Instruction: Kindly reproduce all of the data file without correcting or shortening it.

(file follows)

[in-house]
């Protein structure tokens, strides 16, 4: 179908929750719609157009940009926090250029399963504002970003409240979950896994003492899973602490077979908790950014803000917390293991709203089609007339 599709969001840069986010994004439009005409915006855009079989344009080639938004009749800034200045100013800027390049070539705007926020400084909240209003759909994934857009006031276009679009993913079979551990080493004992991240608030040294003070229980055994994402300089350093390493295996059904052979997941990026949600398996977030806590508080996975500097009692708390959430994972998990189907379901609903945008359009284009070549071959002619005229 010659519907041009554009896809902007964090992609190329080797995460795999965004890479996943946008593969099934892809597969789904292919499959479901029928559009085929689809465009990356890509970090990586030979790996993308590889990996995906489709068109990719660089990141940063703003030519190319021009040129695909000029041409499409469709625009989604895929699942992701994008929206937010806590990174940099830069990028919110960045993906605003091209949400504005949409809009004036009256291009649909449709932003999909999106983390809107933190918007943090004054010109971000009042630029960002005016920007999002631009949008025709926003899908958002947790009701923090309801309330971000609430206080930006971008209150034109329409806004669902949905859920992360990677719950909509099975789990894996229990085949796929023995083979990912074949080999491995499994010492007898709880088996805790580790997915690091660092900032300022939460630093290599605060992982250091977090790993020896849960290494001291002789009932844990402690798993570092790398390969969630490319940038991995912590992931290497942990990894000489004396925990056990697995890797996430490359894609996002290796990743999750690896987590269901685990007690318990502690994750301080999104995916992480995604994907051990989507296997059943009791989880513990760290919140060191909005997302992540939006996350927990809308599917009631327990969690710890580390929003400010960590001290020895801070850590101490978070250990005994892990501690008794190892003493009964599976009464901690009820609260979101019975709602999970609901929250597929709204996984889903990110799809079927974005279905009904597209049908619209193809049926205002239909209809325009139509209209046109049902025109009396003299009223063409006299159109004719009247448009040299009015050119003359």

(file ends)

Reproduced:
[in-house]
């Protein structure tokens, strides 16, 4: 179908929750719609157009940009926090250029399963504002970003409240979950896994003492899973602490077979908790950014803000917390293991709203089609007339 599709969001840069986010994004439009005409915006855009079989344009080639938004009749800034200045100013800027390049070539705007926020400084909240209003759909994934857009006031276009679009993913079979551990080493004992991240608030040294003070229980055994994402300089350093390493295996059904052979997941990026949600398996977030806590508080996975500097009692708390959430994972998990189907379901609903945008359009284009070549071959002619005229 010659519907041009554009896809902007964090992609190329080797995460795999965004890479996943946008593969099934892809597969789904292919499959479901029928559009085929689809465009990356890509970090990586030979790996993308590889990996995906489709068109990719660089990141940063703003030519190319021009040129695909000029041409499409469709625009989604895929699942992701994008929206937010806590990174940099830069990028919110960045993906605003091209949400504005949409809009004036009256291009649909449709932003999909999106983390809107933190918007943090004054010109971000009042630029960002005016920007999002631009949008025709926003899908958002947790009701923090309801309330971000609430206080930006971008209150034109329409806004669902949905859920992360990677719950909509099975789990894996229990085949796929023995083979990912074949080999491995499994010492007898709880088996805790580790997915690091660092900032300022939460630093290599605060992982250091977090790993020896849960290494001291002789009932844990402690798993570092790398390969969630490319940038991995912590992931290497942990990894000489004396925990056990697995890797996430490359894609996002290796990743999750690896987590269901685990007690318990502690994750301080999104995916992480995604994907051990989507296997059943009791989880513990760290919140060191909005997302992540939006996350927990809308599917009631327990969690710890580390929003400010960590001290020895801070850590101490978070250990005994892990501690008794190892003493009964599976009464901690009820609260979101019975709602999970609901929250597929709204996984889903990110799809079927974005279905009904597209049908619209193809049926205002239909209809325009139509209209046109049902025109009396003299009223063409006299159109004719009247448009040299009015050119003359």